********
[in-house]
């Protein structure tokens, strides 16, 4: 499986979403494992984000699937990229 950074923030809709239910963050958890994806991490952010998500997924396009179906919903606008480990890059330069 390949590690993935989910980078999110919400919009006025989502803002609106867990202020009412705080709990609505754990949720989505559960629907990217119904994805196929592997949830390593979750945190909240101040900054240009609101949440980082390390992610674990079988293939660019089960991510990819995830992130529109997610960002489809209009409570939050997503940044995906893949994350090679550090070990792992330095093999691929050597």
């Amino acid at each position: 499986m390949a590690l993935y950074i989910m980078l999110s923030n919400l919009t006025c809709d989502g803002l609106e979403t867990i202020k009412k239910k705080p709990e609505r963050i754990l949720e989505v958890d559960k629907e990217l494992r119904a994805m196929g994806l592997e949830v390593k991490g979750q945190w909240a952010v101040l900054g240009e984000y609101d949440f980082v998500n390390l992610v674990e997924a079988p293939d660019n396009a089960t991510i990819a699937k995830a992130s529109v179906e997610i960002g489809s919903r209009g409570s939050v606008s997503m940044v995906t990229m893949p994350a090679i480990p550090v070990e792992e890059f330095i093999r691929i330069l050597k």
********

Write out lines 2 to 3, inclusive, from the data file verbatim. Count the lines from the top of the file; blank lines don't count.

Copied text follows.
């Protein structure tokens, strides 16, 4: 499986979403494992984000699937990229 950074923030809709239910963050958890994806991490952010998500997924396009179906919903606008480990890059330069 390949590690993935989910980078999110919400919009006025989502803002609106867990202020009412705080709990609505754990949720989505559960629907990217119904994805196929592997949830390593979750945190909240101040900054240009609101949440980082390390992610674990079988293939660019089960991510990819995830992130529109997610960002489809209009409570939050997503940044995906893949994350090679550090070990792992330095093999691929050597």
């Amino acid at each position: 499986m390949a590690l993935y950074i989910m980078l999110s923030n919400l919009t006025c809709d989502g803002l609106e979403t867990i202020k009412k239910k705080p709990e609505r963050i754990l949720e989505v958890d559960k629907e990217l494992r119904a994805m196929g994806l592997e949830v390593k991490g979750q945190w909240a952010v101040l900054g240009e984000y609101d949440f980082v998500n390390l992610v674990e997924a079988p293939d660019n396009a089960t991510i990819a699937k995830a992130s529109v179906e997610i960002g489809s919903r209009g409570s939050v606008s997503m940044v995906t990229m893949p994350a090679i480990p550090v070990e792992e890059f330095i093999r691929i330069l050597k």